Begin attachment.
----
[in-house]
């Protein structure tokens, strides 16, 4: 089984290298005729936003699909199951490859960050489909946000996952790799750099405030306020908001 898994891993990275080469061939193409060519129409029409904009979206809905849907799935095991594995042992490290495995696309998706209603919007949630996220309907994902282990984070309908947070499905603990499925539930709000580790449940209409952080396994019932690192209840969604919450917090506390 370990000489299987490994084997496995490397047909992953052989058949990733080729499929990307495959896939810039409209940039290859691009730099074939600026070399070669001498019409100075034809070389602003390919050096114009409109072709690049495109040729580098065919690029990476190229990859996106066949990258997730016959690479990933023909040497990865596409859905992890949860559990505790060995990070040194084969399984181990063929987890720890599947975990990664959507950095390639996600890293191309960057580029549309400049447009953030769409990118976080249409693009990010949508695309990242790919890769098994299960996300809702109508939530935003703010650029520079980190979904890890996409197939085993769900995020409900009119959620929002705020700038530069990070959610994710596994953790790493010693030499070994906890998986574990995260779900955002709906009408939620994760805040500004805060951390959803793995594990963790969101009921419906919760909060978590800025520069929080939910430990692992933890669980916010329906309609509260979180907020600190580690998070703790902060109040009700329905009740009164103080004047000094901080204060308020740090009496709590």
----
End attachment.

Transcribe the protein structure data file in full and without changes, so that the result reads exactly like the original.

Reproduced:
[in-house]
């Protein structure tokens, strides 16, 4: 089984290298005729936003699909199951490859960050489909946000996952790799750099405030306020908001 898994891993990275080469061939193409060519129409029409904009979206809905849907799935095991594995042992490290495995696309998706209603919007949630996220309907994902282990984070309908947070499905603990499925539930709000580790449940209409952080396994019932690192209840969604919450917090506390 370990000489299987490994084997496995490397047909992953052989058949990733080729499929990307495959896939810039409209940039290859691009730099074939600026070399070669001498019409100075034809070389602003390919050096114009409109072709690049495109040729580098065919690029990476190229990859996106066949990258997730016959690479990933023909040497990865596409859905992890949860559990505790060995990070040194084969399984181990063929987890720890599947975990990664959507950095390639996600890293191309960057580029549309400049447009953030769409990118976080249409693009990010949508695309990242790919890769098994299960996300809702109508939530935003703010650029520079980190979904890890996409197939085993769900995020409900009119959620929002705020700038530069990070959610994710596994953790790493010693030499070994906890998986574990995260779900955002709906009408939620994760805040500004805060951390959803793995594990963790969101009921419906919760909060978590800025520069929080939910430990692992933890669980916010329906309609509260979180907020600190580690998070703790902060109040009700329905009740009164103080004047000094901080204060308020740090009496709590």